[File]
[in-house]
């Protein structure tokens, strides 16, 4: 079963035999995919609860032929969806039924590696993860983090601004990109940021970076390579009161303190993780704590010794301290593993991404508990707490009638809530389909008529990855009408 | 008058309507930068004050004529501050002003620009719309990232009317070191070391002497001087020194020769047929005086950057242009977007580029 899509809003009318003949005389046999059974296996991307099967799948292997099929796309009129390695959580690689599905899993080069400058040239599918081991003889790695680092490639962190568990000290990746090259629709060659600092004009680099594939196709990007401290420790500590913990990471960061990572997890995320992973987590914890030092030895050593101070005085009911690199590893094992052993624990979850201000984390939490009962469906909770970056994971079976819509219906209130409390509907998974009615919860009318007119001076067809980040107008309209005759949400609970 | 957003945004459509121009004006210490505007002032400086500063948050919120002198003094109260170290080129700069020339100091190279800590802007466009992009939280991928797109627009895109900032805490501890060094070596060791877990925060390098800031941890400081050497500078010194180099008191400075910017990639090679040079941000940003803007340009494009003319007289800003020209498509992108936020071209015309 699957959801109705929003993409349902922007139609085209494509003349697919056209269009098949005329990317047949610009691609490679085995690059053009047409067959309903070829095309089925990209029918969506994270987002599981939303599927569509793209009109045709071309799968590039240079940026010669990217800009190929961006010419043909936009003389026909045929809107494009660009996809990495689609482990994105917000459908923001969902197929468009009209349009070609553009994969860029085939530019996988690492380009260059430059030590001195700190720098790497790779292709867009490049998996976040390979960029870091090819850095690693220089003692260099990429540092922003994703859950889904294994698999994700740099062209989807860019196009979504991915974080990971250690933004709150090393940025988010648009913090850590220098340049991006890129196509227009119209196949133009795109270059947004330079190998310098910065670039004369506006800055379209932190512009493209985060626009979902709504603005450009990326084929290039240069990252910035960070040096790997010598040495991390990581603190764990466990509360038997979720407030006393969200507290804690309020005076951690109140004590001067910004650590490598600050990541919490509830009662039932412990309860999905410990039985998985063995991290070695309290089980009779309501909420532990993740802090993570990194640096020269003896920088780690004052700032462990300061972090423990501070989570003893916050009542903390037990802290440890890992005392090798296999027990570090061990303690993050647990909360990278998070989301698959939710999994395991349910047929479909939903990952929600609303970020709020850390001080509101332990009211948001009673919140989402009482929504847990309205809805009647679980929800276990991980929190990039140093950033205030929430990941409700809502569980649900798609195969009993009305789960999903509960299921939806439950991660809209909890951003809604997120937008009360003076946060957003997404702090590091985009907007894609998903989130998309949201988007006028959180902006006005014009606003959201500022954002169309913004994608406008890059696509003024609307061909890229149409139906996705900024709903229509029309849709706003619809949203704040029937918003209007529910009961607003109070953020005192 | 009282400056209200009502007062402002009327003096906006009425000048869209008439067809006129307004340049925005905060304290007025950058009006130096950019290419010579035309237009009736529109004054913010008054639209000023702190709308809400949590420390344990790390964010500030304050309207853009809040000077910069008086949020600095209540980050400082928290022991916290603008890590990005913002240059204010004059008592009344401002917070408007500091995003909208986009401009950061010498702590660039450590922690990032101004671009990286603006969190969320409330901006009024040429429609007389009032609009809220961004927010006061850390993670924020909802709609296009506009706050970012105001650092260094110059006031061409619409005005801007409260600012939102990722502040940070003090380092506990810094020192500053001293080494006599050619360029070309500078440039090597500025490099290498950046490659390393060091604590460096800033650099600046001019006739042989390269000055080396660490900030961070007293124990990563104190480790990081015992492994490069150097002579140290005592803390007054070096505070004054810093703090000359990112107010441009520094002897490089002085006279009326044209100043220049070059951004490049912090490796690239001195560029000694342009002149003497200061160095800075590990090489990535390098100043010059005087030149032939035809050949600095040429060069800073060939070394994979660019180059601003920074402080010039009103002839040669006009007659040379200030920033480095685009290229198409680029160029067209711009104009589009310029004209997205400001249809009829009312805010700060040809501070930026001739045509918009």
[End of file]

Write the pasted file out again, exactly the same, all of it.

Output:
[in-house]
């Protein structure tokens, strides 16, 4: 079963035999995919609860032929969806039924590696993860983090601004990109940021970076390579009161303190993780704590010794301290593993991404508990707490009638809530389909008529990855009408 | 008058309507930068004050004529501050002003620009719309990232009317070191070391002497001087020194020769047929005086950057242009977007580029 899509809003009318003949005389046999059974296996991307099967799948292997099929796309009129390695959580690689599905899993080069400058040239599918081991003889790695680092490639962190568990000290990746090259629709060659600092004009680099594939196709990007401290420790500590913990990471960061990572997890995320992973987590914890030092030895050593101070005085009911690199590893094992052993624990979850201000984390939490009962469906909770970056994971079976819509219906209130409390509907998974009615919860009318007119001076067809980040107008309209005759949400609970 | 957003945004459509121009004006210490505007002032400086500063948050919120002198003094109260170290080129700069020339100091190279800590802007466009992009939280991928797109627009895109900032805490501890060094070596060791877990925060390098800031941890400081050497500078010194180099008191400075910017990639090679040079941000940003803007340009494009003319007289800003020209498509992108936020071209015309 699957959801109705929003993409349902922007139609085209494509003349697919056209269009098949005329990317047949610009691609490679085995690059053009047409067959309903070829095309089925990209029918969506994270987002599981939303599927569509793209009109045709071309799968590039240079940026010669990217800009190929961006010419043909936009003389026909045929809107494009660009996809990495689609482990994105917000459908923001969902197929468009009209349009070609553009994969860029085939530019996988690492380009260059430059030590001195700190720098790497790779292709867009490049998996976040390979960029870091090819850095690693220089003692260099990429540092922003994703859950889904294994698999994700740099062209989807860019196009979504991915974080990971250690933004709150090393940025988010648009913090850590220098340049991006890129196509227009119209196949133009795109270059947004330079190998310098910065670039004369506006800055379209932190512009493209985060626009979902709504603005450009990326084929290039240069990252910035960070040096790997010598040495991390990581603190764990466990509360038997979720407030006393969200507290804690309020005076951690109140004590001067910004650590490598600050990541919490509830009662039932412990309860999905410990039985998985063995991290070695309290089980009779309501909420532990993740802090993570990194640096020269003896920088780690004052700032462990300061972090423990501070989570003893916050009542903390037990802290440890890992005392090798296999027990570090061990303690993050647990909360990278998070989301698959939710999994395991349910047929479909939903990952929600609303970020709020850390001080509101332990009211948001009673919140989402009482929504847990309205809805009647679980929800276990991980929190990039140093950033205030929430990941409700809502569980649900798609195969009993009305789960999903509960299921939806439950991660809209909890951003809604997120937008009360003076946060957003997404702090590091985009907007894609998903989130998309949201988007006028959180902006006005014009606003959201500022954002169309913004994608406008890059696509003024609307061909890229149409139906996705900024709903229509029309849709706003619809949203704040029937918003209007529910009961607003109070953020005192 | 009282400056209200009502007062402002009327003096906006009425000048869209008439067809006129307004340049925005905060304290007025950058009006130096950019290419010579035309237009009736529109004054913010008054639209000023702190709308809400949590420390344990790390964010500030304050309207853009809040000077910069008086949020600095209540980050400082928290022991916290603008890590990005913002240059204010004059008592009344401002917070408007500091995003909208986009401009950061010498702590660039450590922690990032101004671009990286603006969190969320409330901006009024040429429609007389009032609009809220961004927010006061850390993670924020909802709609296009506009706050970012105001650092260094110059006031061409619409005005801007409260600012939102990722502040940070003090380092506990810094020192500053001293080494006599050619360029070309500078440039090597500025490099290498950046490659390393060091604590460096800033650099600046001019006739042989390269000055080396660490900030961070007293124990990563104190480790990081015992492994490069150097002579140290005592803390007054070096505070004054810093703090000359990112107010441009520094002897490089002085006279009326044209100043220049070059951004490049912090490796690239001195560029000694342009002149003497200061160095800075590990090489990535390098100043010059005087030149032939035809050949600095040429060069800073060939070394994979660019180059601003920074402080010039009103002839040669006009007659040379200030920033480095685009290229198409680029160029067209711009104009589009310029004209997205400001249809009829009312805010700060040809501070930026001739045509918009």